For both Purdue and Navajo Tech, this was just the first step in the beginning of a beautiful friendship. Both schools have a blue-sky goal of making Navajo Tech a coveted destination for manufacturing researchers around the world, and making Navajo Tech graduates sought-after as manufacturing engineers.
“This is the first time a graduate student from the outside has come to our engineering school,” said Ramoni. “Because Navajo Tech students are undergraduates, it was good to have a graduate student on our campus, to encourage our students and give them the confidence to consider becoming researchers themselves.”
“We’re all homegrown at Navajo Tech,” said Halliday. “We have the equipment, but Purdue’s grad students have a unique expertise. So it sets a great precedent to bring us together to collaborate.”
“We are a small tribal college, so many of our students don’t think too far beyond their borders,” said Tenequer. “To have organizations like Purdue come in, our students get the confidence to see that what they are learning actually makes a difference in the world. They are learning skills that are valuable to any company or community, big or small.”
Michael Sealy sees that inspiration going both ways. “It’s the same thing with our graduate students,” he said. “We want them to see that their goal is do more than just publish papers. They have the power to build an ecosystem of innovation, whether it’s at a big company, a tribal reservation, or anywhere.”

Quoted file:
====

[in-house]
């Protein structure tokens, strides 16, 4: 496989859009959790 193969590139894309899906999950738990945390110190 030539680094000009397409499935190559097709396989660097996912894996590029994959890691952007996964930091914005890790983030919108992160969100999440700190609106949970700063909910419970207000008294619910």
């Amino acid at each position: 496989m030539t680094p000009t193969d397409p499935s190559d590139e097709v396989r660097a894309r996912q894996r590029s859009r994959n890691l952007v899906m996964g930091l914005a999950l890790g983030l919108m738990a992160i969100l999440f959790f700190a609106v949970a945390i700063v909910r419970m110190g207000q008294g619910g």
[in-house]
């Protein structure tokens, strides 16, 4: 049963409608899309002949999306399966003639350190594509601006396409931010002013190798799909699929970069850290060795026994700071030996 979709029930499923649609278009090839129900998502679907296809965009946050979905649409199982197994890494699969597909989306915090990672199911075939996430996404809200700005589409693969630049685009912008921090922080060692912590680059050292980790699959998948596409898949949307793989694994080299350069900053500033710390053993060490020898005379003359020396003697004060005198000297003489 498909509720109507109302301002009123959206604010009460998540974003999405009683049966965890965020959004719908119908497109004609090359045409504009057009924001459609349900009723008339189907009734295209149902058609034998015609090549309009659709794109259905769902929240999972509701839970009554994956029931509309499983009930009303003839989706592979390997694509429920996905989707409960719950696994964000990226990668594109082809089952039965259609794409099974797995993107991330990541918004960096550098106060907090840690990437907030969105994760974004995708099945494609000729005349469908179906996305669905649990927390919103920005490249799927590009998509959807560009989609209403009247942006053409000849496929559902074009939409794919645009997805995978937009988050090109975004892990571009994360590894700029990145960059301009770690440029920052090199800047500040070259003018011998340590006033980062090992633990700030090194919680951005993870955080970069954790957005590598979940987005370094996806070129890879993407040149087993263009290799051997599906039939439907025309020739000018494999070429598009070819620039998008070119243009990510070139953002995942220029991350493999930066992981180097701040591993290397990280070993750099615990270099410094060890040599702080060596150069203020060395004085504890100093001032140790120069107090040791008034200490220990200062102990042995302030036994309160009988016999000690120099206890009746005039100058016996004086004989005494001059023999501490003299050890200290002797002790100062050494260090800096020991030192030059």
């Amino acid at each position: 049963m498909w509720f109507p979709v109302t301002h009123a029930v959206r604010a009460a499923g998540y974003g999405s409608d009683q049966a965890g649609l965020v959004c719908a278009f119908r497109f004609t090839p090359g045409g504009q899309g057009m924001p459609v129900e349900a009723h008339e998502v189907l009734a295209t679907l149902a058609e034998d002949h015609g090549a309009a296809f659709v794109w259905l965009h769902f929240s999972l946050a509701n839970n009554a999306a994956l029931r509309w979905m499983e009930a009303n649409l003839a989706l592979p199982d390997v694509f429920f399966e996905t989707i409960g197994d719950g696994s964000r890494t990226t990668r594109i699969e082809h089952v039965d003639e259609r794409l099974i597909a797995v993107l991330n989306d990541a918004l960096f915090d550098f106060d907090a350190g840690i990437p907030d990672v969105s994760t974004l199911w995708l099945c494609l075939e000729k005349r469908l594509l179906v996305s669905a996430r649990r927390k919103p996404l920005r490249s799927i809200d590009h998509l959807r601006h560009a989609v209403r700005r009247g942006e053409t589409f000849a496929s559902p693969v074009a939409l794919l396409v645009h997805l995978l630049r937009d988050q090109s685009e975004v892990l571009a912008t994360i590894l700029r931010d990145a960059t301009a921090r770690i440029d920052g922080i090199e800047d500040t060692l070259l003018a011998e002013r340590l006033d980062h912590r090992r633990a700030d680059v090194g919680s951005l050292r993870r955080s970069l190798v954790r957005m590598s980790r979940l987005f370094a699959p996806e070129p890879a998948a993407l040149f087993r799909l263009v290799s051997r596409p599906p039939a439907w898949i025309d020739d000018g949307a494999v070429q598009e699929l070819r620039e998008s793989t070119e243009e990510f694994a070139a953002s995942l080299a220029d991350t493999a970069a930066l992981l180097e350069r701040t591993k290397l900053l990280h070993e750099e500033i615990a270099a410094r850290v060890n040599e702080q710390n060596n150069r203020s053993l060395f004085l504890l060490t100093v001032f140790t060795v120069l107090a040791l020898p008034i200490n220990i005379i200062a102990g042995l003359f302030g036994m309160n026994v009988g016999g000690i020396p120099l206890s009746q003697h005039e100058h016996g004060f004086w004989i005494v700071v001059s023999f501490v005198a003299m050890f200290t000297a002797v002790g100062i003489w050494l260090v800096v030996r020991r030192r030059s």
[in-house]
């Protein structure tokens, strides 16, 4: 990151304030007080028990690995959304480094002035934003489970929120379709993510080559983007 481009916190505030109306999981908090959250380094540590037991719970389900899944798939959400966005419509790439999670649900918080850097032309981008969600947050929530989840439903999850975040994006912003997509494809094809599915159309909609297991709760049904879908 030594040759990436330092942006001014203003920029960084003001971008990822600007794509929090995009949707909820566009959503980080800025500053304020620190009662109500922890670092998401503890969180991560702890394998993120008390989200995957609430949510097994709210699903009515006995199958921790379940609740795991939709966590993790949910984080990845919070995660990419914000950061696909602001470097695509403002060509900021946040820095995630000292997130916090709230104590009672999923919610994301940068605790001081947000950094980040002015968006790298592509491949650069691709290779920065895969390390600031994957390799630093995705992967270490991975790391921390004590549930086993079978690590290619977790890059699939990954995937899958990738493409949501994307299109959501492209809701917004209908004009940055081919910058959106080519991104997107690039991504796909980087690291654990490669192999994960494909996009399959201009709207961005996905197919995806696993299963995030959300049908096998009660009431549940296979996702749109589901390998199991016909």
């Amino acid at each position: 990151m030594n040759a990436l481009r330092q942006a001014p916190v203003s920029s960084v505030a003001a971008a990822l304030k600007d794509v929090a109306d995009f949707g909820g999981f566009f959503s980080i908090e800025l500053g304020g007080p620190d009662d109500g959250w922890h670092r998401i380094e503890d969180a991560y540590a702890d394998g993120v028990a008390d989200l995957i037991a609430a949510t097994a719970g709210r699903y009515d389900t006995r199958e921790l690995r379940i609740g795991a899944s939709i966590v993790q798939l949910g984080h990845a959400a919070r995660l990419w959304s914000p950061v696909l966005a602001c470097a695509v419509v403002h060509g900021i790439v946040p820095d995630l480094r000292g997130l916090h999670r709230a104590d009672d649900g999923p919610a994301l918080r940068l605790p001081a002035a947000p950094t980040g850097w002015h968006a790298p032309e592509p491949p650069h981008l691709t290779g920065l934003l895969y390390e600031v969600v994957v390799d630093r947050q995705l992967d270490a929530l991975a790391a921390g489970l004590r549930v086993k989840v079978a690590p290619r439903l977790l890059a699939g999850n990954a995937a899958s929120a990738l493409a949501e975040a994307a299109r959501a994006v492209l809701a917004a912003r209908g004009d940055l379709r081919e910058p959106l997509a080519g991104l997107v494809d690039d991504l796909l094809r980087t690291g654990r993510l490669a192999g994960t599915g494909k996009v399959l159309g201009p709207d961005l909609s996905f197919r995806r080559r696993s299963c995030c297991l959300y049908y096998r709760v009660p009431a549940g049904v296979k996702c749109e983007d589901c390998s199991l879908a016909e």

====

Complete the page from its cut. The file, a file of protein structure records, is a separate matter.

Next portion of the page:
“Navajo Tech wants to be a leader and a trailblazer – not just among tribal colleges, but among all universities,” said Ramoni. “Our group is still growing, and we want to build a culture of research here, and produce even more engineers. So this knowledge transfer is something we all need. They add value to everything we are doing, and I like to think we add value to their experience as well.”
Michael Sealy looks forward to the next opportunity to send researchers to the jewel in Crownpoint. “Many grad students have a passion for mentoring and teaching undergrad students, and doing so at Navajo Tech provides an even richer, more adventurous opportunity,” he said. “It’s a remote community, and a culture you just can’t experience in the Midwest. But at the same time, you also get the chance to learn at a top-of-the-line manufacturing research facility. They are going to play a key role in building the metal additive manufacturing workforce of the future.”
“I want to say Ahe’ hee in Navajo as a thank you for the experience of working alongside Rakesh,” said Nez. “It was amazing to learn more about grain microstructure in our fabrication lab. I would love to do this again in the future.”
Writer: Jared Pike, email@example.com, 765-496-0374
Source: Michael Sealy, firstname.lastname@example.org
Scott Halliday, email@example.com
Monsuru Ramoni, firstname.lastname@example.org
Rakesh Karunakaran, email@example.com